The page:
Mr Bailey is suffering from "Logus of the Bogus" or too many business worries. The Doctor advises him that he must become more childlike to relieve himself of worries and therefore he shoudl do everything Smitty does. The juvenile antics fail to improve the situation, indeed they cause more problems. Bailey fires his Doctor and he and Smitty head for the North Woods.

George sends Mr Bailey off to a special spot and he finally has his cares washed away. Feeling better he decides he should try to find Little Moose and pay a visit. Little Moose dislikes Bailey and decides to make him his slave. He cooks up a magic potion but accidentally drinks it himself and finds himself as Bailey's slave. Mr Bailey realizes that Little Moose can take him to The Old Fighter and that he can finally catch him. Little Moose has him hanging by a rope over a ledge when the spell wears off and he drops Bailey into the stream.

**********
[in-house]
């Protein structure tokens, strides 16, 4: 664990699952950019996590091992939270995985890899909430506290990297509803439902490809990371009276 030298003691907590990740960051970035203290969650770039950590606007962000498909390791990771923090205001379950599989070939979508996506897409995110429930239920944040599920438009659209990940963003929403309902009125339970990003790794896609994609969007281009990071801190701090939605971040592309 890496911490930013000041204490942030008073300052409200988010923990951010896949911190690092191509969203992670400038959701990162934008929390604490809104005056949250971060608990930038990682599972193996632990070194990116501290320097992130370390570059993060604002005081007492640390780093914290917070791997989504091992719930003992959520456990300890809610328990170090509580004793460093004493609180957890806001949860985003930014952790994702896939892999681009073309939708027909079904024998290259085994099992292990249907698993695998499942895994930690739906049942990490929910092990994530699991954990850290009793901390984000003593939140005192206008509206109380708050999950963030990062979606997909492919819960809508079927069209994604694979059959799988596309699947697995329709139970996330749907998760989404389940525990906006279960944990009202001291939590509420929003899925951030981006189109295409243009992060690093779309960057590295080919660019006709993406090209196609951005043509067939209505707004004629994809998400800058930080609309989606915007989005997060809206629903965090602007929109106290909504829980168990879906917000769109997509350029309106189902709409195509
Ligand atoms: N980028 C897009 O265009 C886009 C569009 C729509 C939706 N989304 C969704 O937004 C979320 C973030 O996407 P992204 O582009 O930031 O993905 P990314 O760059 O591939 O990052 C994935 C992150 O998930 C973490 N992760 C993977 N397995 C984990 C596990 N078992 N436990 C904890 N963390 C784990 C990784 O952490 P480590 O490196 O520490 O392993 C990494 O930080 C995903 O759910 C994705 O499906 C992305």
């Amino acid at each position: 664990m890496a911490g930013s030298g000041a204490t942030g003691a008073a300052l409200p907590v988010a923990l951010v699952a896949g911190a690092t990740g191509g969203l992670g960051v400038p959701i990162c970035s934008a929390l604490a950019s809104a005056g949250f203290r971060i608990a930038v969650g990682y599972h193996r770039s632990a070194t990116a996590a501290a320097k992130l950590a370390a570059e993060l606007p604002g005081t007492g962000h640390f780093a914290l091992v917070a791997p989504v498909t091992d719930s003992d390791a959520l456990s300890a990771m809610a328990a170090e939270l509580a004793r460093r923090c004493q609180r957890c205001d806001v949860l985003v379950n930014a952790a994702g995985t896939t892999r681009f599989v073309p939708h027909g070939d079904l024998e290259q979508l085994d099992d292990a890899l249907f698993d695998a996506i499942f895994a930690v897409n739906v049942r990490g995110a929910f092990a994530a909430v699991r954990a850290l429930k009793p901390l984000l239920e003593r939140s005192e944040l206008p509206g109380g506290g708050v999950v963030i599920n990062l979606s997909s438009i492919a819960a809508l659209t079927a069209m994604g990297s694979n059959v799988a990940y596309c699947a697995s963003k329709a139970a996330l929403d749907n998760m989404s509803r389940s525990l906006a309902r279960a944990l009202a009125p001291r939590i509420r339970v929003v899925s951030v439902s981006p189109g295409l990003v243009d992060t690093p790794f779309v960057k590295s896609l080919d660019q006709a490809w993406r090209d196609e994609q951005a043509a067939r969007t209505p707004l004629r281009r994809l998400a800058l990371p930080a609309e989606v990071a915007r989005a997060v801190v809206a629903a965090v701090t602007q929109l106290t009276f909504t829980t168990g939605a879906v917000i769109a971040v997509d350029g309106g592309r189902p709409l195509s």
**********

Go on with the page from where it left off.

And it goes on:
Little Moose realized him plan had backfired but he is able to salvage it but telling Bailey he will not lead him out of the deep woods until he carries him on his back. He leads him on a long winding path around camp for a week before Bailey smells bacon cooking and finds his way home.

We shift scene to return home where we find Herby at the beach. He decides he wants to be a life guard and the girls decide he's so cute why not humor him. So Herby is made a life guard. We have series of life guard jokes before we return to Smitty who decides to go to night school to further his education. Eventually Mr Bailey gives him a raise and Smitty quits school.